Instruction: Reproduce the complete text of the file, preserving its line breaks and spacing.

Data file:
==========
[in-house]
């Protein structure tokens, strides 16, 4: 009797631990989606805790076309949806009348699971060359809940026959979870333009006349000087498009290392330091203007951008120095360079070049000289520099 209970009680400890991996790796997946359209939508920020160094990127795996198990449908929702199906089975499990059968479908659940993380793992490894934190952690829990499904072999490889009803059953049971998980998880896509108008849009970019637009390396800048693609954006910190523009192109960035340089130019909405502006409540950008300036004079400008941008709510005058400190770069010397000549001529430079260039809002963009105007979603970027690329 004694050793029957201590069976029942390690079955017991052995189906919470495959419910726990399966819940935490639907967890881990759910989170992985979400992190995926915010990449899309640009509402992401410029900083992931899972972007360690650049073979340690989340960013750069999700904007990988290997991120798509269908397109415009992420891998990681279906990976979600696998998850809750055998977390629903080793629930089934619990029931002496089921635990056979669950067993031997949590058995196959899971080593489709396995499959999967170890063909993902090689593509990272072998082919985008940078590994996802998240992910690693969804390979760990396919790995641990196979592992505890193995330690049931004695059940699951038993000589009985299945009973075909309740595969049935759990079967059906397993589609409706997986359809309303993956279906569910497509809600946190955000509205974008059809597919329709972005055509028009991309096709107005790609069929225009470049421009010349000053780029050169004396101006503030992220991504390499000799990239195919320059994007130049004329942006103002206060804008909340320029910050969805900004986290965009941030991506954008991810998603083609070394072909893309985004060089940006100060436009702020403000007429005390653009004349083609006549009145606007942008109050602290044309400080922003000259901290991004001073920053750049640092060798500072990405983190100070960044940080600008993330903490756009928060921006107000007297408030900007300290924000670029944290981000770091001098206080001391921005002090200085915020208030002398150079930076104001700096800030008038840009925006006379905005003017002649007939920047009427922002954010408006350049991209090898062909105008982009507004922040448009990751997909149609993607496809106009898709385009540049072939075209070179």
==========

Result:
[in-house]
């Protein structure tokens, strides 16, 4: 009797631990989606805790076309949806009348699971060359809940026959979870333009006349000087498009290392330091203007951008120095360079070049000289520099 209970009680400890991996790796997946359209939508920020160094990127795996198990449908929702199906089975499990059968479908659940993380793992490894934190952690829990499904072999490889009803059953049971998980998880896509108008849009970019637009390396800048693609954006910190523009192109960035340089130019909405502006409540950008300036004079400008941008709510005058400190770069010397000549001529430079260039809002963009105007979603970027690329 004694050793029957201590069976029942390690079955017991052995189906919470495959419910726990399966819940935490639907967890881990759910989170992985979400992190995926915010990449899309640009509402992401410029900083992931899972972007360690650049073979340690989340960013750069999700904007990988290997991120798509269908397109415009992420891998990681279906990976979600696998998850809750055998977390629903080793629930089934619990029931002496089921635990056979669950067993031997949590058995196959899971080593489709396995499959999967170890063909993902090689593509990272072998082919985008940078590994996802998240992910690693969804390979760990396919790995641990196979592992505890193995330690049931004695059940699951038993000589009985299945009973075909309740595969049935759990079967059906397993589609409706997986359809309303993956279906569910497509809600946190955000509205974008059809597919329709972005055509028009991309096709107005790609069929225009470049421009010349000053780029050169004396101006503030992220991504390499000799990239195919320059994007130049004329942006103002206060804008909340320029910050969805900004986290965009941030991506954008991810998603083609070394072909893309985004060089940006100060436009702020403000007429005390653009004349083609006549009145606007942008109050602290044309400080922003000259901290991004001073920053750049640092060798500072990405983190100070960044940080600008993330903490756009928060921006107000007297408030900007300290924000670029944290981000770091001098206080001391921005002090200085915020208030002398150079930076104001700096800030008038840009925006006379905005003017002649007939920047009427922002954010408006350049991209090898062909105008982009507004922040448009990751997909149609993607496809106009898709385009540049072939075209070179």